Considering all who have preceded him in this inquiry, as having failed in the accomplishment of their intention, Dr. Ure appears to be very naturally anxious to supply the deficiency he has discovered. It would seem indeed, as if he had completed the investigation with no ordinary degree of celerity, considering the acknowledged difficulty of the subject; for when alluding in a subsequent part of his paper, to the composition of liquid nitric acid, he says, "when we inquire more minutely into the peculiarity attending the above compound of greatest density, we shall find it to consist of 7 atoms of water 79.24, united to 1 atom of dry acid 67.5.”

It is scarcely necessary to observe, that the number representing a compound body, cannot be ascertained without a previous knowledge of the proportions of its constituents; and it must be allowed, that Dr. Ure would not represent nitric acid by a number which he knew to be inaccurate; but having denied the correctness of every previous analysis, we are at liberty to conjecture that 67.5, as above quoted, result from the performance of those experiments, before the close of his paper, which he appears only to have contemplated at its commencement. But supposing this to be the case, it is very remarkable that Dr. Ure should not have allowed, that 67.5

is almost precisely the number by which nitric acid is represented on Dr. Wollaston's scale, for he is acquainted with this instrument, and even quotes it on another occasion to prove its inaccuracy in the present instance, therefore, it would have been but candid to have excepted Dr. Wollaston from those whose efforts have been "baffled."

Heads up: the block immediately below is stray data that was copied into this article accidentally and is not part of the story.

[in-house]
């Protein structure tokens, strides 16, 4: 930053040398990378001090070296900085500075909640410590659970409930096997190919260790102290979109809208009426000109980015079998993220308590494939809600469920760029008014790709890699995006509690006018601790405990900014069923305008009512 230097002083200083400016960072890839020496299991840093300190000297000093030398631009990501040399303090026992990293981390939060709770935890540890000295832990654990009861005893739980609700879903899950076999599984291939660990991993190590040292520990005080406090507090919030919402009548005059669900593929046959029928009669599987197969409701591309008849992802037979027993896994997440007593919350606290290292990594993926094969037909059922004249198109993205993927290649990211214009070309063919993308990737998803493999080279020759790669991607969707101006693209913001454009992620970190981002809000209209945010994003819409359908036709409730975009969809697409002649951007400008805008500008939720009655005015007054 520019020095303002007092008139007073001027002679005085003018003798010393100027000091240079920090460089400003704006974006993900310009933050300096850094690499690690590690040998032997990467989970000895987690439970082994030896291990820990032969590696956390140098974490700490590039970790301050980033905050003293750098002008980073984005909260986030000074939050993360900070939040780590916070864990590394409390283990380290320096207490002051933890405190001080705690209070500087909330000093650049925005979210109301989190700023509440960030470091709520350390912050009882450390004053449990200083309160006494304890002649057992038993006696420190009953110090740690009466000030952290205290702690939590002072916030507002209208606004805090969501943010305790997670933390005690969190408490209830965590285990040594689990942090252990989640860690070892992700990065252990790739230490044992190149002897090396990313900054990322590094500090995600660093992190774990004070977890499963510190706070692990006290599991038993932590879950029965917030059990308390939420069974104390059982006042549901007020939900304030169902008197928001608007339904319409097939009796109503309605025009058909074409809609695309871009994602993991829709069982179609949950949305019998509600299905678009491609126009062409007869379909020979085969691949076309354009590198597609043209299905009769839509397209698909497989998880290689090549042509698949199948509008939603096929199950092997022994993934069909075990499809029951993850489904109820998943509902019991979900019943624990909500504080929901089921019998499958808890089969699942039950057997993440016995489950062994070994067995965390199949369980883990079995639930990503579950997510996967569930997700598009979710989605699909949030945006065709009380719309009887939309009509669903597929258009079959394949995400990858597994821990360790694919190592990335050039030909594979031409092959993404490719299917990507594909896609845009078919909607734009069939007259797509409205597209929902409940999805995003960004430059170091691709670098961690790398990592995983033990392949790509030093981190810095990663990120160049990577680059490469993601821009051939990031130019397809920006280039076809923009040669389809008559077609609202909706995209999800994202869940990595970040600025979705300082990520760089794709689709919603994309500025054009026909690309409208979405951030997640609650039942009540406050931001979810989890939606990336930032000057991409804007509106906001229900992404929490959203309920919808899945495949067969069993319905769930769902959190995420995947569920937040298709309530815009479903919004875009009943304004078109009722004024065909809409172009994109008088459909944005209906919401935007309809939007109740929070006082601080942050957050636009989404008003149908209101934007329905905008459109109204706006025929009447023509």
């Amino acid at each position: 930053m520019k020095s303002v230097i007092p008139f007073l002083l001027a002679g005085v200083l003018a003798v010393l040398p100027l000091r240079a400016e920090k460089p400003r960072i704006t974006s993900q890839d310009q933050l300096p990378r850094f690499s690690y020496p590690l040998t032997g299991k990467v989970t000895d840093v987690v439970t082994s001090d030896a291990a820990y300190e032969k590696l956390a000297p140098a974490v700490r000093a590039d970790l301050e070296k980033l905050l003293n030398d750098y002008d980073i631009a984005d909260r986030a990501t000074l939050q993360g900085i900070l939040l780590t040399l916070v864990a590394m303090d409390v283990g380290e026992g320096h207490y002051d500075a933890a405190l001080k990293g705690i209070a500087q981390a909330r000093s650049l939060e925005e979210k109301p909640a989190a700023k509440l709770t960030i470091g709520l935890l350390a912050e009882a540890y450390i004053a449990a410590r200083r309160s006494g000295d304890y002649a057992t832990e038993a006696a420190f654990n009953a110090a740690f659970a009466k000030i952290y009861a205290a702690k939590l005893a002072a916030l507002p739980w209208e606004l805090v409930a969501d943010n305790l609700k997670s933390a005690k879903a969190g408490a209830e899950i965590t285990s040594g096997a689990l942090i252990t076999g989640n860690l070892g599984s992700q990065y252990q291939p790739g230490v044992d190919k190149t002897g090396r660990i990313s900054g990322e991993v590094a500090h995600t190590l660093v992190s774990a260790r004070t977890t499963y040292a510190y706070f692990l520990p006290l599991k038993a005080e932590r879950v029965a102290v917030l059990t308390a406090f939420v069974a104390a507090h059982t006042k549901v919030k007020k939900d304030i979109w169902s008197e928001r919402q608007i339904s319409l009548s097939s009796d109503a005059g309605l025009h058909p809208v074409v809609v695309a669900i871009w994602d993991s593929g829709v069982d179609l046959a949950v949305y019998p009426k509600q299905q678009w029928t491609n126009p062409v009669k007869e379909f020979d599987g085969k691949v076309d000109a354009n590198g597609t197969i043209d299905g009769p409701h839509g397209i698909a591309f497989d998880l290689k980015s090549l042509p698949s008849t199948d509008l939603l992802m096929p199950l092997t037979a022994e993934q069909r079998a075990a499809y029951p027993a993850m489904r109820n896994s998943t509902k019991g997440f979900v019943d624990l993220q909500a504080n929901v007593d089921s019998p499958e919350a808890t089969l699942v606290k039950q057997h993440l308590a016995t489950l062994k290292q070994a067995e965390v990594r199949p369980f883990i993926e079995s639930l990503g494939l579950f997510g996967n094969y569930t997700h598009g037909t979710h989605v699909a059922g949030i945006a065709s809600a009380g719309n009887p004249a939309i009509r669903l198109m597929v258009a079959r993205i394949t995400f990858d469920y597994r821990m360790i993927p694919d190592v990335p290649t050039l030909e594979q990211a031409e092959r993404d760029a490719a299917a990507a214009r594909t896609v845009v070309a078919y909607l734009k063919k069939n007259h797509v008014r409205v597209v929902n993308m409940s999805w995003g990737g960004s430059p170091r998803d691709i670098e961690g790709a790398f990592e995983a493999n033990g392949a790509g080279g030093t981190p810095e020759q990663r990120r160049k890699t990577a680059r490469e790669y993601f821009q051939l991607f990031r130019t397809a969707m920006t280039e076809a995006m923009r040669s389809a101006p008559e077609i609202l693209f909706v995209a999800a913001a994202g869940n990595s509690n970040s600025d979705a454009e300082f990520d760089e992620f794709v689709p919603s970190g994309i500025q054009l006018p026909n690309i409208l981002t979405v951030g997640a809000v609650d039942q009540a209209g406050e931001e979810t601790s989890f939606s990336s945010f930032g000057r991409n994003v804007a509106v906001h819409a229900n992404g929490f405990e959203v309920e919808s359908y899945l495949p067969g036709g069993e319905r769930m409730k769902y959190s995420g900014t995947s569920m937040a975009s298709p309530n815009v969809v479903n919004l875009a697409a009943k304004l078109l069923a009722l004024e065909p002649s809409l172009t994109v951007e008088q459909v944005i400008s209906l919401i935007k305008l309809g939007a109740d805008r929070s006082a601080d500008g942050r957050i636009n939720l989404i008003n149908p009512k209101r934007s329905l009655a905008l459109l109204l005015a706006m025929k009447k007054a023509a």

The principal intention of Dr. Ure in the paper now under consideration, is to determine the constitution of liquid nitric acid, a subject which he describes as "involved in perhaps still greater obscurity and contradiction," than that of the dry acid. То prove the justness of this observation, Dr. Ure quotes and compares the statements of Sir H. Davy, Kirwan, Dalton, and Dr. Wollaston, and he concludes them all to be erroneous.

According to Dr. Ure, 41.7 of carbonate of potash, consisting of 13.094 of carbonic acid + 28.606 potash, require 32.394 of dry nitric acid for their decomposition, and the nitrate of potash resulting weighs 61 grains: this determination agrees very nearly with Dr. Wollaston's scale, by which it appears that 41.7 of carbonate of potash, consisting of 13.26 carbonic acid + 28.44 potash are decomposed and converted into 60.94 nitrate of potash, by 03.5 of dry nitric acid; and as Dr. Ure considers that 32.394 of dry nitric acid are equivalent to 40.64 of liquid acid of sp. gr. 1.5, this acid must consist in 100 parts of

79.71 dry acid,

20.29 water.


By Dr. Wollaston's scale, liquid nitric acid of sp. gr. 1.5 is constituted of 67.54 one atom of dry acid, + 22.64, or two atoms of water, 100 parts must therefore consist of

74.895 dry acid,

25.105 water.


It appears then that whilst the composition of nitrate of potash is nearly similar according to these statements, in Dr.